can. Windshield wipers are similar except you keep your toes by the bar and go side to side like the name suggests. It only sounds bad ass because it is!

These big strong guys 10-15 years older than me would try this conditioning and frankly, I would put them to shame. All of my teammates could've done the same thing, but it was still fun to watch. (I'm snickering as I type this.) I have to admit there's not much I love more than beating a man in a physical endeavor. Most of them act like they are automatically better at stuff than you just because they are guys. The smarter ones don't believe this of course.

Ron was one of the smart ones. He knew so much more than I did about conditioning and
weight training. He helped me more than I will ever be able to measure. I don't remember him ever charging me because I undoubtedly couldn't have afforded it then. When I began training there, it was long before the fitness industry was as prolific as it is now. Ron was surely as creative as possible with the equipment we did have available. That was a great lesson I learned from him and being raised in Clinton. You don't need the best equipment to get better.  It reminds me of what's been known as the Rhonda Schwandt story in my home for the past four years. Rhonda Schwandt was one of the best vaulters in gymnastics that the United States has ever produced. She was a national champion on the Elite level in 1978. She grew up in a gym that was so small that the vault runaway was compromised. She had to run down three steps to push off the wall as she turned a corner and then finally got to take off down the drastically shortened runway to punch off the board to thrust herself over the vault and into the sky. Practicing like this must have helped her because when she competed in meets and got to run in a straight line, she could fly! She most certainly would've been an Olympian if it weren't for the 1980 boycott.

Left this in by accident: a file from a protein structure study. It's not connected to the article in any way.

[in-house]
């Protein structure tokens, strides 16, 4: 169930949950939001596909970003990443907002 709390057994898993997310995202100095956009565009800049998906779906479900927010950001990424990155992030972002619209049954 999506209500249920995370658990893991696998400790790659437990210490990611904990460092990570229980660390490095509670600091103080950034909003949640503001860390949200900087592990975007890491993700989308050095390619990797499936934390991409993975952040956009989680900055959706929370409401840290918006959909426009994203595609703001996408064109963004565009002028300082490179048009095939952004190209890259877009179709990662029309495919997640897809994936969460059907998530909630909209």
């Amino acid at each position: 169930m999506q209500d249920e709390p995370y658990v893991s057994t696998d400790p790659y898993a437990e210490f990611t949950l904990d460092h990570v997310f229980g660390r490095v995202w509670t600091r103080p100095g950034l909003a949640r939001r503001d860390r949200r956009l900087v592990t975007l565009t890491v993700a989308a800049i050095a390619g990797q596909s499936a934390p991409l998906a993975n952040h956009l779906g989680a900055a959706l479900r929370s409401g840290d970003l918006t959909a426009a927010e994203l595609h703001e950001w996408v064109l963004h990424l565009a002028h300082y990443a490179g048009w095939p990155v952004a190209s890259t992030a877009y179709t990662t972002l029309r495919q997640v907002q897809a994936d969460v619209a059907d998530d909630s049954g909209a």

This little anecdote became a story in our home because one day when my son was about 11 he complained to me, "I can't hit the ball because I need a better bat like David. You know, a good one, a $400 bat."  I'd like to think I calmly told him that maybe later we could consider the budget and if we deemed it necessary we'd buy him the bat. The conversation actually went more like this:

"YOU ARE SMOKING CRACK IF YOU THINK I'M BUYING AN 11 YEAR-OLD A $400 BAT! I've never even played baseball but I'll tell you how to make your bat work better! Get stronger, do push ups, do your drills, go to practice, shut your mouth and listen to your coach.Seth, this is the first time you are hearing this story but it won't be your last." I then unleashed the Rhonda Schwandt story on him. He never got a $400 bat but he does know how to work hard.

The equipment at Body Works wasn't great but the instruction was. Four months later when gymnastics season started up again in the November of my junior year, I completely geeked out about it and went back. I was able to pick up where I left off from the months of weight training I did, ultimately saving my gymnastics career. If I had broken my wrist and stopped exercising entirely, I would not have been able to get back into the swing of things. My muscles would have weakened in that time and I probably would have dropped out again. The gym in Moline was still without a coach, so I was content to just do high school gymnastics with all of my teammates I grew up with. I was very enthusiastic to be back at gymnastics again. The entire team was all looking forward to a very successful season after we narrowly lost the State Championship the year before. We had one goal, and that goal was to win.